“We had 15 registered business ideas for the competition and held an elimination round April 12,” Grimm said. Judges in the elimination round were John Buttermore, assistant professor in SRU’s School of Business, David Culp, professor in the School of Business and chair, and Abbas Noorbakhsh, School of Business professor.
Katrina Quinn, assistant professor of communication, and students in SRU’s Public Relations Student Society of America organization worked with the would-be and budding entrepreneurs to hone their final-round presentations.
Judges for the final competition included seasoned entrepreneurs and executives.
The judges were Tania Bikerman, a serial entrepreneur and president of TMB Consulting in Pittsburgh; Dennis McGlone, a former steel-industry executive from Slippery Rock; and William Ringle, of the Callidus Group in Pittsburgh and a former specialty steel- industry executive.
Ringle also instructs entrepreneurship workshops and is a Ewing Marion Kauffman Foundation certified FastTrak provider.
Prizes for the competition were provided by the SRU's President's Office and Douglass Thomas of Thomas Construction in Grove City.
"These donations were a critical component of the competition's success,” Grimm. “SEA is state grant funded and is not permitted to use its funds in such competitions, so outside sources were required to offer prizes.”
“The payoff for such support can be enormous as students are encouraged to develop ideas into businesses that result in regional economic development and employment opportunities,” he said.
In addition to the pitch competition, SRU’s newly established Sustainable Enterprise Accelerator, located in Eisenberg Classroom Building, offers entrepreneurship workshops.
SRU’s School of Business will begin offering entrepreneurship courses and is working toward an entrepreneurship major or minor open to students interested in knowledge needed to begin a new businesses.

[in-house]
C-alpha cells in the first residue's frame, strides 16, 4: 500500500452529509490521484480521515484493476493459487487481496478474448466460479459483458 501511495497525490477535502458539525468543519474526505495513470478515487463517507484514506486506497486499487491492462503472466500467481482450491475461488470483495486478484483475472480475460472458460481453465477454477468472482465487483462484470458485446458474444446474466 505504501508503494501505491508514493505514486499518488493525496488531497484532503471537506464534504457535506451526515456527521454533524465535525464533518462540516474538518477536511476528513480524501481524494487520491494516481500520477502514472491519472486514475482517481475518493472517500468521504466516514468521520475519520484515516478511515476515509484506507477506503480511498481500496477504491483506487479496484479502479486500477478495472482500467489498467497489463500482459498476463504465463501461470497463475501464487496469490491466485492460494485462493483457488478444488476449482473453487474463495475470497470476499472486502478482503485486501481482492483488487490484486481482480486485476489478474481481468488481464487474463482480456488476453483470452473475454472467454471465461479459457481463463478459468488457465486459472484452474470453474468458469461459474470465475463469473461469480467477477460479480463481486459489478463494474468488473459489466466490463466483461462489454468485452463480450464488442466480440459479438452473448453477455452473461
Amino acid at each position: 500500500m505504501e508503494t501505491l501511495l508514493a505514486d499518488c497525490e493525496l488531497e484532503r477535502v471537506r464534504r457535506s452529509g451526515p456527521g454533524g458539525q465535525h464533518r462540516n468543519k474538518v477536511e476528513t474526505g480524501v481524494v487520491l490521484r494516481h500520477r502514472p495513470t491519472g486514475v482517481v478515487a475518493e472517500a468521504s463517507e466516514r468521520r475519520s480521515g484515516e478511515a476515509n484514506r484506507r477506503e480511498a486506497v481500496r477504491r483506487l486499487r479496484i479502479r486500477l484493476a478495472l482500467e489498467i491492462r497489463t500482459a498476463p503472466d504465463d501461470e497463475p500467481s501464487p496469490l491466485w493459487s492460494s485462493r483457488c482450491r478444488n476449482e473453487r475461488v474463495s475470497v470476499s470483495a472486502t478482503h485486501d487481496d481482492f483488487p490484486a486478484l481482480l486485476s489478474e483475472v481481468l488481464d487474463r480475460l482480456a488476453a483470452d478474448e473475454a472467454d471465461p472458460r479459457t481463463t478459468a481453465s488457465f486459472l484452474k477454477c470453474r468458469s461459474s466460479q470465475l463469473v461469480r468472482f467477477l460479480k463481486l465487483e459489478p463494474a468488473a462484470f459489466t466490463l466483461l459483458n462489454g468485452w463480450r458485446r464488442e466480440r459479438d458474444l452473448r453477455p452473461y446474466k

SEA offers a variety of free tools to assist students in developing a business idea. SEA has obtained a license for "Pitch-then-Plan," an online software program that helps individuals develop a basic business plan even if they lack a formal business education. SRU’s SEA program also works to incorporate sustainability into any business concept.
"SEA is one of the very first entrepreneurship centers that can assist in integrating sustainability architectures into a business plan. Dr. Frances Amatucci, associate professor in the School of Business, and I co-authored a paper on the topic. It will be published in the summer edition of the ‘Journal of Strategic Innovation and Sustainability,’” Grimm said.
“SRU has leading experts, innovative programs and a long history in sustainability that easily establishes it as a major force in sustainability entrepreneurship. Next year's elevator pitch competition will require contestants to demonstrate evidence of sustainability architectures in their pitches. SEA will provide the expertise and resources to assist them with this process,” he said.
Also on the drawing board for next year is a February, Pennsylvania State System of Higher Education-wide business plan competition in Harrisburg.
“PASSHE is committed to building a culture of entrepreneurship throughout the 14 university system,” Grimm said.
For more information about how to start a business, elevator pitch competitions, business sustainability, or the PASSHE business plan competition, visit the Sustainable Enterprise Accelerator Web site at: http://www.sru.edu/academics/colleges/cbiss/sea/Pages/SEA.aspx, or call 724.738.4374.
Slippery Rock University is Pennsylvania’s premier public residential university. Slippery Rock University provides students with a comprehensive learning experience that intentionally combines academic instruction with enhanced educational and learning opportunities that make a positive difference in their lives.